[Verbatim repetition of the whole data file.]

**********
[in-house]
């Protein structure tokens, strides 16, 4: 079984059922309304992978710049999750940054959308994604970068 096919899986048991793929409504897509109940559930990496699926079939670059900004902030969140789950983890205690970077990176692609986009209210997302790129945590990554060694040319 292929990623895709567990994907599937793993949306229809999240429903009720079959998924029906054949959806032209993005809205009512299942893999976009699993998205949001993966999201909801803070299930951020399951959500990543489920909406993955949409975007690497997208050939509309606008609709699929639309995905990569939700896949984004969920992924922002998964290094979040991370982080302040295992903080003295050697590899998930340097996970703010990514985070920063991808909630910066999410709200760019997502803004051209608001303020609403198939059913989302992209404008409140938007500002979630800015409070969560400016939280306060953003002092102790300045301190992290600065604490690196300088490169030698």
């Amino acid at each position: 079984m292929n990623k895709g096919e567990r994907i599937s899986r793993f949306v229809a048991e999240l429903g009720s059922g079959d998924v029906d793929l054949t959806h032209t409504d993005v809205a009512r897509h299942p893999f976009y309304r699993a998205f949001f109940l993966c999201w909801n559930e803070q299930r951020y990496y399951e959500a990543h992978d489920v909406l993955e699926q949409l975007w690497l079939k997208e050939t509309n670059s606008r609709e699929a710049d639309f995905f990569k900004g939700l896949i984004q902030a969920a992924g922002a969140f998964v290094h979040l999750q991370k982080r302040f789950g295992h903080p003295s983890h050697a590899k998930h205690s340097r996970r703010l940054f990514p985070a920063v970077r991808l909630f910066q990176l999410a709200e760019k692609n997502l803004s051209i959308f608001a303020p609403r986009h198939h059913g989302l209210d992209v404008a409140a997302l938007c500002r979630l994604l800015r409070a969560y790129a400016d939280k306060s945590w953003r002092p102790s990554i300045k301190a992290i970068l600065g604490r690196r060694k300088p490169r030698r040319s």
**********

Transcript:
[in-house]
């Protein structure tokens, strides 16, 4: 079984059922309304992978710049999750940054959308994604970068 096919899986048991793929409504897509109940559930990496699926079939670059900004902030969140789950983890205690970077990176692609986009209210997302790129945590990554060694040319 292929990623895709567990994907599937793993949306229809999240429903009720079959998924029906054949959806032209993005809205009512299942893999976009699993998205949001993966999201909801803070299930951020399951959500990543489920909406993955949409975007690497997208050939509309606008609709699929639309995905990569939700896949984004969920992924922002998964290094979040991370982080302040295992903080003295050697590899998930340097996970703010990514985070920063991808909630910066999410709200760019997502803004051209608001303020609403198939059913989302992209404008409140938007500002979630800015409070969560400016939280306060953003002092102790300045301190992290600065604490690196300088490169030698």
């Amino acid at each position: 079984m292929n990623k895709g096919e567990r994907i599937s899986r793993f949306v229809a048991e999240l429903g009720s059922g079959d998924v029906d793929l054949t959806h032209t409504d993005v809205a009512r897509h299942p893999f976009y309304r699993a998205f949001f109940l993966c999201w909801n559930e803070q299930r951020y990496y399951e959500a990543h992978d489920v909406l993955e699926q949409l975007w690497l079939k997208e050939t509309n670059s606008r609709e699929a710049d639309f995905f990569k900004g939700l896949i984004q902030a969920a992924g922002a969140f998964v290094h979040l999750q991370k982080r302040f789950g295992h903080p003295s983890h050697a590899k998930h205690s340097r996970r703010l940054f990514p985070a920063v970077r991808l909630f910066q990176l999410a709200e760019k692609n997502l803004s051209i959308f608001a303020p609403r986009h198939h059913g989302l209210d992209v404008a409140a997302l938007c500002r979630l994604l800015r409070a969560y790129a400016d939280k306060s945590w953003r002092p102790s990554i300045k301190a992290i970068l600065g604490r690196r060694k300088p490169r030698r040319s």